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Bicycle saddles at work: get rid of the nose

Posted May 08 2009 11:39pm

politie-op-de-fiets Living in a country with far more than nine million bicycles, the recent warning of NIOSHScience Blog should not go unnoticed: Use a no-nose saddle for workplace bicycling.

Many workers ride bicycles as part of their job (i.e. police officers, emergency medical technicians (EMTs), security staff, professional cyclists etc.)  Anecdotal reports from bicyclists had indicated that genital numbness, erectile dysfunction, and impotence are a concern.

The traditional bicycle saddle has a narrow nose or horn that protrudes under the groin as the cyclist straddles the bicycle. Ideally, the weight of the cyclist supported on the saddle should be under the pelvic sit bones.

However, 25% or more of the body weight is supported where the groin contacts the saddle nose. This percentage greatly increases as the cyclist leans forward in more aerodynamic positions.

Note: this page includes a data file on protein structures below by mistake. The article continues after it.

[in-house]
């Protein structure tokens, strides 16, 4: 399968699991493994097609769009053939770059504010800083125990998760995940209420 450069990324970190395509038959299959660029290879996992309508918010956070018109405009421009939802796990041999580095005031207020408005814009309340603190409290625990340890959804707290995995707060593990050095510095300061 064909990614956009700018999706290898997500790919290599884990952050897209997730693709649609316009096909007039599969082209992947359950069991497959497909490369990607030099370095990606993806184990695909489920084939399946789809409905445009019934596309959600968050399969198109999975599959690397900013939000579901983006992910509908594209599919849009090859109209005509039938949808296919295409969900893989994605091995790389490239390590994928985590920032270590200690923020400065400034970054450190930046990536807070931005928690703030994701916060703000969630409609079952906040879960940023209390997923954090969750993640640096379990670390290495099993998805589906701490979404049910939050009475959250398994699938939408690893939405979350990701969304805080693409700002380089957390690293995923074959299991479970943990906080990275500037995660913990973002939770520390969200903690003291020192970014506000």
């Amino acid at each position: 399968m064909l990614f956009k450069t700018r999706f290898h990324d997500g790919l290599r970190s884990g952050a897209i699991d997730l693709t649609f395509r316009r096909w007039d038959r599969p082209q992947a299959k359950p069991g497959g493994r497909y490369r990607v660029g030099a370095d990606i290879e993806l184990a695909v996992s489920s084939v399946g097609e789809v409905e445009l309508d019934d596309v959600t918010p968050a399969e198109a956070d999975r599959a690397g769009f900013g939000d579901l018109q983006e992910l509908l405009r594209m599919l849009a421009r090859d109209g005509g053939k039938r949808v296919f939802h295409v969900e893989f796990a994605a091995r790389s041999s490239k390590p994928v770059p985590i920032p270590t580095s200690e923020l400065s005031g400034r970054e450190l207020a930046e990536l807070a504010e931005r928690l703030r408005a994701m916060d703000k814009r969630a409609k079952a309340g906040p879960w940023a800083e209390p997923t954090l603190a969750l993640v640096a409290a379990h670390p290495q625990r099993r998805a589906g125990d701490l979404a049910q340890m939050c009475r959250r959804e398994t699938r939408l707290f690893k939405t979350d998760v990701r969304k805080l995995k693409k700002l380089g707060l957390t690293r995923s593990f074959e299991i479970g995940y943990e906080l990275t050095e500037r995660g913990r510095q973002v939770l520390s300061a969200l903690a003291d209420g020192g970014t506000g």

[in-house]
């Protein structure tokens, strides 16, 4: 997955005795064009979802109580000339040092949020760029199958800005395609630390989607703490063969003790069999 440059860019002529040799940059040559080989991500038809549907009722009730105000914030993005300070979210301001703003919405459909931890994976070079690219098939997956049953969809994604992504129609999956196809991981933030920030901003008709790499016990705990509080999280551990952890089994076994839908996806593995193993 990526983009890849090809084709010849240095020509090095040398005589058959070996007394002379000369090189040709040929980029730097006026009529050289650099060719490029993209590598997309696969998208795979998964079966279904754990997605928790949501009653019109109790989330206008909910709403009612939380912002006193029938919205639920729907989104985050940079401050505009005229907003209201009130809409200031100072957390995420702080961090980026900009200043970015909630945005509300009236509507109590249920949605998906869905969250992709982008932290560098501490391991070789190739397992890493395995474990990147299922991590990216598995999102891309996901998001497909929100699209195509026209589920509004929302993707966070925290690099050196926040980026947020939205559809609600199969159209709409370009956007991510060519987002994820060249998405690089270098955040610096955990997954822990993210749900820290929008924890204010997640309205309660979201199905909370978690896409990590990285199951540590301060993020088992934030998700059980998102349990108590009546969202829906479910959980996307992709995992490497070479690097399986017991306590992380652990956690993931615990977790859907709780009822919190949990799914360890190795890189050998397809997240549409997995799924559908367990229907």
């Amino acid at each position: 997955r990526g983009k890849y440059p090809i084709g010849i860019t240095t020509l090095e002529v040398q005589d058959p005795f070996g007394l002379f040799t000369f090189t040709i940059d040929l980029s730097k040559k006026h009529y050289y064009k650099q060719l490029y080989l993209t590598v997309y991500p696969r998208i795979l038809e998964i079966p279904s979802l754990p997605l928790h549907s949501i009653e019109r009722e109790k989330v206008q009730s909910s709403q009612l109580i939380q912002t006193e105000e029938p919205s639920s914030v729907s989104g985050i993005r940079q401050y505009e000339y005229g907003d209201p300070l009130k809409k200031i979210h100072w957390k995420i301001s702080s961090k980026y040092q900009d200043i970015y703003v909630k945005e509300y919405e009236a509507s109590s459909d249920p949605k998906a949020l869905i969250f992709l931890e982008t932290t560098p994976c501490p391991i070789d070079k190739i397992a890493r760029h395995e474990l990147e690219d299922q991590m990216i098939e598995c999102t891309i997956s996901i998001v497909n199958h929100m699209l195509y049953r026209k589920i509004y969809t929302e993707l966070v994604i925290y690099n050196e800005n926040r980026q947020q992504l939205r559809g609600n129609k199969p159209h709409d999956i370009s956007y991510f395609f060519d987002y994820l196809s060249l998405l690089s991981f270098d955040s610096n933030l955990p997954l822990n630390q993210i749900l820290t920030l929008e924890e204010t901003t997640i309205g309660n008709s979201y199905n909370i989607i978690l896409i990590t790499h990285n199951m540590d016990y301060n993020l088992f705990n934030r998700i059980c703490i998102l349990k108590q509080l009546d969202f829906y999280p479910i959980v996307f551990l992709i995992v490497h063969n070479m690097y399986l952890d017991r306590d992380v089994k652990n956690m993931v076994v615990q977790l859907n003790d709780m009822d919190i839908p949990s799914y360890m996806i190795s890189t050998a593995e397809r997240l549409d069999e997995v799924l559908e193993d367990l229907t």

Bearing weight on this region of the saddle compresses the nerves and arteries in the groin. These nerves and arteries run through the groin between the sit bones to the genitals.

Research has shown that pressure on these nerves and arteries over time may lead to a loss of sensation and a decrease in blood supply to the genitals. This can contribute to the sexual and reproductive health effects that have been reported with bicycling.

The National Institute for Occupational Safety and Health (NIOSH) recently released a Workplace Solutions document titled No-nose Saddles for Preventing Genital Numbness and Sexual Dysfunction in Occupational Bicycling, which summarizes NIOSH research and recommendations.

Posted in Physical agents Tagged: bicycle, saddle
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